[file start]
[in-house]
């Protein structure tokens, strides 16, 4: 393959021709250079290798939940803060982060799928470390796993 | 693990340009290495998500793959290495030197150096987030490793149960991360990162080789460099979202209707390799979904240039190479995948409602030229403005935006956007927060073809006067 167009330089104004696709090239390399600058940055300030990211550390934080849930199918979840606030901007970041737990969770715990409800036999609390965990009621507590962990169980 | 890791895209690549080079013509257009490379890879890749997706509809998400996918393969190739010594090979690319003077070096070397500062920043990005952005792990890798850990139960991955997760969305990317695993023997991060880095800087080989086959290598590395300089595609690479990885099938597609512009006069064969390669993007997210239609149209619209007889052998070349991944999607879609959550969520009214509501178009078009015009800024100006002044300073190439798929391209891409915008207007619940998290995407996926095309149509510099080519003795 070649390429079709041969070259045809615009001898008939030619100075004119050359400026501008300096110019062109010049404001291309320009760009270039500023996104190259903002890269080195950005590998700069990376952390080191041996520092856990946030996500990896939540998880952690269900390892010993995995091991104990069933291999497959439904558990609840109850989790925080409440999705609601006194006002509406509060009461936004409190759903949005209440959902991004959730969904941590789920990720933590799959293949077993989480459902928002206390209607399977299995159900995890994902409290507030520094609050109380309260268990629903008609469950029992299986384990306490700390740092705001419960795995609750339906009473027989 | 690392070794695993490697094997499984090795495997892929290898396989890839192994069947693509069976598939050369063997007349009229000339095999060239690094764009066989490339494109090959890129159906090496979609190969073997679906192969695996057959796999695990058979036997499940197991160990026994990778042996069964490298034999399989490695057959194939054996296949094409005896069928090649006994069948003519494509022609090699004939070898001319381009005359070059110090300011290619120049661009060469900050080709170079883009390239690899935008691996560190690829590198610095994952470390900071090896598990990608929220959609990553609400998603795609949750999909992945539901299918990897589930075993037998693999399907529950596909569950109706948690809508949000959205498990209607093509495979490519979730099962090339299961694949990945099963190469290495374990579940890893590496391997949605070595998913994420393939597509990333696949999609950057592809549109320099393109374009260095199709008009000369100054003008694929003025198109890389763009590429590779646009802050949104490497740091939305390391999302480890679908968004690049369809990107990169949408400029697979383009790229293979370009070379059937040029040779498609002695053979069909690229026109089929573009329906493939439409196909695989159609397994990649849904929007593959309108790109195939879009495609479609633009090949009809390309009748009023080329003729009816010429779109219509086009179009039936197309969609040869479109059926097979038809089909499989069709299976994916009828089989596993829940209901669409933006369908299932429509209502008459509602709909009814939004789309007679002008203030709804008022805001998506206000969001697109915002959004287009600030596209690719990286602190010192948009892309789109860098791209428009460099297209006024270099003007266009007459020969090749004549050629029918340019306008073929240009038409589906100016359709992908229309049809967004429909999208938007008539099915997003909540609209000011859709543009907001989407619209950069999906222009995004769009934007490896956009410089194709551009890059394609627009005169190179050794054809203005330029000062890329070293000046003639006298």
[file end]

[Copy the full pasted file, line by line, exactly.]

[in-house]
């Protein structure tokens, strides 16, 4: 393959021709250079290798939940803060982060799928470390796993 | 693990340009290495998500793959290495030197150096987030490793149960991360990162080789460099979202209707390799979904240039190479995948409602030229403005935006956007927060073809006067 167009330089104004696709090239390399600058940055300030990211550390934080849930199918979840606030901007970041737990969770715990409800036999609390965990009621507590962990169980 | 890791895209690549080079013509257009490379890879890749997706509809998400996918393969190739010594090979690319003077070096070397500062920043990005952005792990890798850990139960991955997760969305990317695993023997991060880095800087080989086959290598590395300089595609690479990885099938597609512009006069064969390669993007997210239609149209619209007889052998070349991944999607879609959550969520009214509501178009078009015009800024100006002044300073190439798929391209891409915008207007619940998290995407996926095309149509510099080519003795 070649390429079709041969070259045809615009001898008939030619100075004119050359400026501008300096110019062109010049404001291309320009760009270039500023996104190259903002890269080195950005590998700069990376952390080191041996520092856990946030996500990896939540998880952690269900390892010993995995091991104990069933291999497959439904558990609840109850989790925080409440999705609601006194006002509406509060009461936004409190759903949005209440959902991004959730969904941590789920990720933590799959293949077993989480459902928002206390209607399977299995159900995890994902409290507030520094609050109380309260268990629903008609469950029992299986384990306490700390740092705001419960795995609750339906009473027989 | 690392070794695993490697094997499984090795495997892929290898396989890839192994069947693509069976598939050369063997007349009229000339095999060239690094764009066989490339494109090959890129159906090496979609190969073997679906192969695996057959796999695990058979036997499940197991160990026994990778042996069964490298034999399989490695057959194939054996296949094409005896069928090649006994069948003519494509022609090699004939070898001319381009005359070059110090300011290619120049661009060469900050080709170079883009390239690899935008691996560190690829590198610095994952470390900071090896598990990608929220959609990553609400998603795609949750999909992945539901299918990897589930075993037998693999399907529950596909569950109706948690809508949000959205498990209607093509495979490519979730099962090339299961694949990945099963190469290495374990579940890893590496391997949605070595998913994420393939597509990333696949999609950057592809549109320099393109374009260095199709008009000369100054003008694929003025198109890389763009590429590779646009802050949104490497740091939305390391999302480890679908968004690049369809990107990169949408400029697979383009790229293979370009070379059937040029040779498609002695053979069909690229026109089929573009329906493939439409196909695989159609397994990649849904929007593959309108790109195939879009495609479609633009090949009809390309009748009023080329003729009816010429779109219509086009179009039936197309969609040869479109059926097979038809089909499989069709299976994916009828089989596993829940209901669409933006369908299932429509209502008459509602709909009814939004789309007679002008203030709804008022805001998506206000969001697109915002959004287009600030596209690719990286602190010192948009892309789109860098791209428009460099297209006024270099003007266009007459020969090749004549050629029918340019306008073929240009038409589906100016359709992908229309049809967004429909999208938007008539099915997003909540609209000011859709543009907001989407619209950069999906222009995004769009934007490896956009410089194709551009890059394609627009005169190179050794054809203005330029000062890329070293000046003639006298």